Why Bulls’ implosion vs. Nuggets made Billy Donovan ‘really emotional’

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Rob Schaefer
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Why implosion vs. Nuggets made Donovan ‘really emotional’ originally appeared on NBC Sports Chicago

In postgame comments to reporters after the Bulls’ 14-point collapse to the Nuggets in Denver on Friday, frustration bubbled from Billy Donovan in a way it hasn’t -- at least publicly -- at any point in his first season heading the team.

As he recounted “self-inflicted" wounds -- fouls on 3-point shooters, defensive lapses, careless turnovers -- that led to the Bulls’ squandering their second double-digit, fourth-quarter lead in three nights, his voice rose. His words to describe the team’s lack of mental fortitude were sharp as iron and blunt as a boulder all at once. Even over Zoom, the tension was palpable

Imagine him on the Ball Arena sidelines as the implosion was taking place.

“I got really, really upset on the bench when they (the Nuggets) started to come back,” Donovan said. “I was really emotional on the bench with them.”

Why? Well, when it happens enough, the early signs of that brand of mind-boggling, self-prophetic -- Donovan’s words -- loss become an easy-to-read pattern.

“I just saw the body language coming back. I just didn’t like it,” Donovan said. “It was just the shoulders down, the head down. You can’t be a great competitor doing that. I’ve got to help them see that. I’ve got to help them see what they have to do.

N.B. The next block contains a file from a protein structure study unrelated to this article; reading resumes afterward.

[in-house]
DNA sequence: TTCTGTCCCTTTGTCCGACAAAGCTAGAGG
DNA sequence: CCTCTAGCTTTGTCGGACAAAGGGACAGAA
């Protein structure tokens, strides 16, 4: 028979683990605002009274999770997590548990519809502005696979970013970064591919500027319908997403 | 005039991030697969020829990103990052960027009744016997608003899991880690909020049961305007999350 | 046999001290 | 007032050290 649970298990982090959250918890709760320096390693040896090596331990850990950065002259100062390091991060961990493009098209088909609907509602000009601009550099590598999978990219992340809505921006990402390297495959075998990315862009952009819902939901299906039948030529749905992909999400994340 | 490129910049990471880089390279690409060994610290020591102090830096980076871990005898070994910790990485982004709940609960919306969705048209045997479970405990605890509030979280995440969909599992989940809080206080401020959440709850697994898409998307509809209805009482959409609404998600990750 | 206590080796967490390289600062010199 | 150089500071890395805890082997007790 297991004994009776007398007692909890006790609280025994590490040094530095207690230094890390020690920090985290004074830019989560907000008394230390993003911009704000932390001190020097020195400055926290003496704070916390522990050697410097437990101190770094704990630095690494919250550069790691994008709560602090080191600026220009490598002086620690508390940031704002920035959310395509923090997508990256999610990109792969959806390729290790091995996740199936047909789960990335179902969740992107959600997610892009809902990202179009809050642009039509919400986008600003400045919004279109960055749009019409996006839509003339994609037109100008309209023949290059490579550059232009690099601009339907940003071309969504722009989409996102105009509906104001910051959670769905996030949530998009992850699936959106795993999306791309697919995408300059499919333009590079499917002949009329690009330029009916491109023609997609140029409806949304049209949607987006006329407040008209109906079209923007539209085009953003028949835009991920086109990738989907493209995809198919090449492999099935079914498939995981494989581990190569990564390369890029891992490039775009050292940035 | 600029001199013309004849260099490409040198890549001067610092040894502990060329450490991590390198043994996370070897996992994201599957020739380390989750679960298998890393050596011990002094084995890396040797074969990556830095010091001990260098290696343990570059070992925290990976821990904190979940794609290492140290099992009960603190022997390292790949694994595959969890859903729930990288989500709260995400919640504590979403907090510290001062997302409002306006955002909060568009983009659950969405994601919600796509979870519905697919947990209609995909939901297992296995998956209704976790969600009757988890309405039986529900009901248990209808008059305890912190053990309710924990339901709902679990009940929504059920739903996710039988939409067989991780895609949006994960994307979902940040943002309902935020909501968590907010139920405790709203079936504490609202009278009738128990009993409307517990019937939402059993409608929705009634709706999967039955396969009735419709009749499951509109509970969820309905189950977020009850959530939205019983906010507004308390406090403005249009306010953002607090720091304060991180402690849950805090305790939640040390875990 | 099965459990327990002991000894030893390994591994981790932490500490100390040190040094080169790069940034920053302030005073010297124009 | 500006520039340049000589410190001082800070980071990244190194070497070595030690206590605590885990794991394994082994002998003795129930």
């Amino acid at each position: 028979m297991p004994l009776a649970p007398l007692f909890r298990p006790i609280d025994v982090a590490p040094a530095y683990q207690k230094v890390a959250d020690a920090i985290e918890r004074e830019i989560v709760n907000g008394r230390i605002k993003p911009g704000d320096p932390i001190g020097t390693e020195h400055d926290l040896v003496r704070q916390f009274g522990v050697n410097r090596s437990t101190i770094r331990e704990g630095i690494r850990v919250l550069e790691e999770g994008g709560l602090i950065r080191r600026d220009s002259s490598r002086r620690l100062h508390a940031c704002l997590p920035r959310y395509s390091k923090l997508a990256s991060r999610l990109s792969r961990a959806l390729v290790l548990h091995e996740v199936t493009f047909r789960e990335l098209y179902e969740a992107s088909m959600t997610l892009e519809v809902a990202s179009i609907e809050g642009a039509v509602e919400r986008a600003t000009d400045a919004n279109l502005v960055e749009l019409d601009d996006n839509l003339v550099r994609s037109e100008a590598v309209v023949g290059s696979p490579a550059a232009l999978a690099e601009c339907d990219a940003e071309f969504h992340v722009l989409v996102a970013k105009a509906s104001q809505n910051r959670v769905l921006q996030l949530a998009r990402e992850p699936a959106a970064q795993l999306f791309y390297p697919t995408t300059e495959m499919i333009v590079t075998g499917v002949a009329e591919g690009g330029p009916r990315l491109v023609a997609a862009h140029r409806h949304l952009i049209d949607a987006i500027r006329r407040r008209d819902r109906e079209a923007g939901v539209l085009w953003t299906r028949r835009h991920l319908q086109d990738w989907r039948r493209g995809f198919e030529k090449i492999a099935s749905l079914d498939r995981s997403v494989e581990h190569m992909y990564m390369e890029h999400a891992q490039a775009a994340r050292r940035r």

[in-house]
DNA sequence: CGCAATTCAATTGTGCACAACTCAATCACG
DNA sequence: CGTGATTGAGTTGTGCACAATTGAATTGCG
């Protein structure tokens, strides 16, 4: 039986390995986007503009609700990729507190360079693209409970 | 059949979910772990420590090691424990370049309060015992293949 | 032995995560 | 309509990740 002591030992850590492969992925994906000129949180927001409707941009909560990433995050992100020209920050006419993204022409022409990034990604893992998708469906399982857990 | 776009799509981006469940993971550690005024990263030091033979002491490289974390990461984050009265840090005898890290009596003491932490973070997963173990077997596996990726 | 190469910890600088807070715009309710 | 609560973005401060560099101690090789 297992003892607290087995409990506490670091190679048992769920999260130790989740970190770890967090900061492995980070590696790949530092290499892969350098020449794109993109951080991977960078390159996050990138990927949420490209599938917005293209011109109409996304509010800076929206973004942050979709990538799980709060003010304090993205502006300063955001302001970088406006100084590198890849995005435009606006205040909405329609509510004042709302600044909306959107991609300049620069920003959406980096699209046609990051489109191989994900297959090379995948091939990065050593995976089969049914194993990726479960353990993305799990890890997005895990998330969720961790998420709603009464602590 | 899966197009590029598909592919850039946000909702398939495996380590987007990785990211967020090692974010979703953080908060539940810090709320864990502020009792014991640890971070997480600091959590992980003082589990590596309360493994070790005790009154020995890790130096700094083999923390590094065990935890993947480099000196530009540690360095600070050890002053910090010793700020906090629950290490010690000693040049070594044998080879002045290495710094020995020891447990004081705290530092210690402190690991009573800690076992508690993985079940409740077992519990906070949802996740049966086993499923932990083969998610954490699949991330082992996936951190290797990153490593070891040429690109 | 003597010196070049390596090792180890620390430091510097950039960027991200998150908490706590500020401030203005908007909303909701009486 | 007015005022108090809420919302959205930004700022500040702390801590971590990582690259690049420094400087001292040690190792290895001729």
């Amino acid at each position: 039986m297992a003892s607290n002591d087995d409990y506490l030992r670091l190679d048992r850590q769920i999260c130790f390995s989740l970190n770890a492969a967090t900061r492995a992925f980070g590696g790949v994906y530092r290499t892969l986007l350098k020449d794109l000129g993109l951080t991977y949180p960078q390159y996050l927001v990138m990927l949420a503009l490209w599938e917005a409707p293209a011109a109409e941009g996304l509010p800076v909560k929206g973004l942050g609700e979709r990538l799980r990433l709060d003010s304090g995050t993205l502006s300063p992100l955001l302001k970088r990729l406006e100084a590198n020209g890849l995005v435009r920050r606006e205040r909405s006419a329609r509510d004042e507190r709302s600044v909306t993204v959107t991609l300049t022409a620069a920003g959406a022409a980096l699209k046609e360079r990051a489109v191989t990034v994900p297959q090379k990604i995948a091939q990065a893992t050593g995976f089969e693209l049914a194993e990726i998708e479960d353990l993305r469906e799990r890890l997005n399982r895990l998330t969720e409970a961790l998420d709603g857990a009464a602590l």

“Ultimately, they’ve got to make those choices as pros. But I always think there’s always something I can do to help. I haven’t been able to necessarily maybe get them in that mental space to be able to overcome some of these things. I’m going to keep trying and keep working to try to help them as much as I can.”

Even in frustration, Donovan held to this truth: He’s pointed in his criticism, but willing to look inward and consider where he could have served his players better. He called it his responsibility to teach his young group winning habits. All of the above derives from a place of deep caring for the guys in the locker room.

“My heart bleeds for them,” Donovan said.

Thad Young said Donovan’s frustration mirrored players up and down the roster, but that they need to learn to channel that frustration on the court. On Friday, Donovan saw a team far from possessing the ability to do that.

“It can’t be a level of entitlement that it’s not going your way so you’re going to hang your head. Like do you think it’s just supposed to go your way? Or do you have to fight for it to go your way?” Donovan said. “And that’s what I’m looking for and that’s why I got upset. Because I didn’t think we were fighting for something that we wanted. 

“We got into this space of our shoulders and our head and our body language was not good. And that just upset me. I don’t like that. Because I think the game wasn’t over.”

When it was, it was the Bulls’ 16th loss in 21 tries against teams currently at or above .500 this season. Their minus-8 point differential in the fourth quarter moved their total fourth-quarter point differential to minus-72 on the season -- 29th in the NBA.

There’s time for statistics and tape-grinding at a later hour. For now, Donovan’s impressions are firm.

“I just didn’t like our compete or our attitude or our disposition really for that last five minutes,” he said to conclude his conference. “I just didn’t.”

RELATED: How Bulls' latest meltdown spotlights flawed roster

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